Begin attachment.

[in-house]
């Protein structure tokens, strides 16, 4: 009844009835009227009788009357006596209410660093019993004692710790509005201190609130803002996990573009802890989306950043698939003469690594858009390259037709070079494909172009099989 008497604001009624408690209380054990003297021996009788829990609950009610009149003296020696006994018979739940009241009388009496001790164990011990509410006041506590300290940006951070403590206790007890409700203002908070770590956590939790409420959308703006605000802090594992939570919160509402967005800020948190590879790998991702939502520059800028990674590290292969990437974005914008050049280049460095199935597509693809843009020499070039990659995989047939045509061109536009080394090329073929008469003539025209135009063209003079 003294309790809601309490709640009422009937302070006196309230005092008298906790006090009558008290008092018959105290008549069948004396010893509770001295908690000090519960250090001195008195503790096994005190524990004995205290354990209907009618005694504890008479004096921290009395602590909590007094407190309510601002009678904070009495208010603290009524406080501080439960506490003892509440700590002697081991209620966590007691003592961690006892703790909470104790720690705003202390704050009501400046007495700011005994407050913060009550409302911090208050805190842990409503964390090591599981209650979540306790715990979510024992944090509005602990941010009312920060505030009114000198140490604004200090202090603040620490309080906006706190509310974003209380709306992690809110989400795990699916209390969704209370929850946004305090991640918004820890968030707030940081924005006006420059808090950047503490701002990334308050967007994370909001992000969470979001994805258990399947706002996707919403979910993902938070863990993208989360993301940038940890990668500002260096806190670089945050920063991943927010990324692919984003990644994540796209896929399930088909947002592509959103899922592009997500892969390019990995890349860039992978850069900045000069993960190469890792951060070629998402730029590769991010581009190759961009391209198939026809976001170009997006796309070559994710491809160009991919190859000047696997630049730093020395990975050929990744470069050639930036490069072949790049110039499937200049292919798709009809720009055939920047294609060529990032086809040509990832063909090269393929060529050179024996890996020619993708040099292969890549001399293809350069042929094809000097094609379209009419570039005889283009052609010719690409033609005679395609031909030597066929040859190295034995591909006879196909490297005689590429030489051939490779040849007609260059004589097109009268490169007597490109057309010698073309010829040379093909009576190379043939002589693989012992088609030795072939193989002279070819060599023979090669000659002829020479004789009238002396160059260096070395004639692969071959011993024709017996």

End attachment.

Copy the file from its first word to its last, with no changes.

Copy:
[in-house]
């Protein structure tokens, strides 16, 4: 009844009835009227009788009357006596209410660093019993004692710790509005201190609130803002996990573009802890989306950043698939003469690594858009390259037709070079494909172009099989 008497604001009624408690209380054990003297021996009788829990609950009610009149003296020696006994018979739940009241009388009496001790164990011990509410006041506590300290940006951070403590206790007890409700203002908070770590956590939790409420959308703006605000802090594992939570919160509402967005800020948190590879790998991702939502520059800028990674590290292969990437974005914008050049280049460095199935597509693809843009020499070039990659995989047939045509061109536009080394090329073929008469003539025209135009063209003079 003294309790809601309490709640009422009937302070006196309230005092008298906790006090009558008290008092018959105290008549069948004396010893509770001295908690000090519960250090001195008195503790096994005190524990004995205290354990209907009618005694504890008479004096921290009395602590909590007094407190309510601002009678904070009495208010603290009524406080501080439960506490003892509440700590002697081991209620966590007691003592961690006892703790909470104790720690705003202390704050009501400046007495700011005994407050913060009550409302911090208050805190842990409503964390090591599981209650979540306790715990979510024992944090509005602990941010009312920060505030009114000198140490604004200090202090603040620490309080906006706190509310974003209380709306992690809110989400795990699916209390969704209370929850946004305090991640918004820890968030707030940081924005006006420059808090950047503490701002990334308050967007994370909001992000969470979001994805258990399947706002996707919403979910993902938070863990993208989360993301940038940890990668500002260096806190670089945050920063991943927010990324692919984003990644994540796209896929399930088909947002592509959103899922592009997500892969390019990995890349860039992978850069900045000069993960190469890792951060070629998402730029590769991010581009190759961009391209198939026809976001170009997006796309070559994710491809160009991919190859000047696997630049730093020395990975050929990744470069050639930036490069072949790049110039499937200049292919798709009809720009055939920047294609060529990032086809040509990832063909090269393929060529050179024996890996020619993708040099292969890549001399293809350069042929094809000097094609379209009419570039005889283009052609010719690409033609005679395609031909030597066929040859190295034995591909006879196909490297005689590429030489051939490779040849007609260059004589097109009268490169007597490109057309010698073309010829040379093909009576190379043939002589693989012992088609030795072939193989002279070819060599023979090669000659002829020479004789009238002396160059260096070395004639692969071959011993024709017996």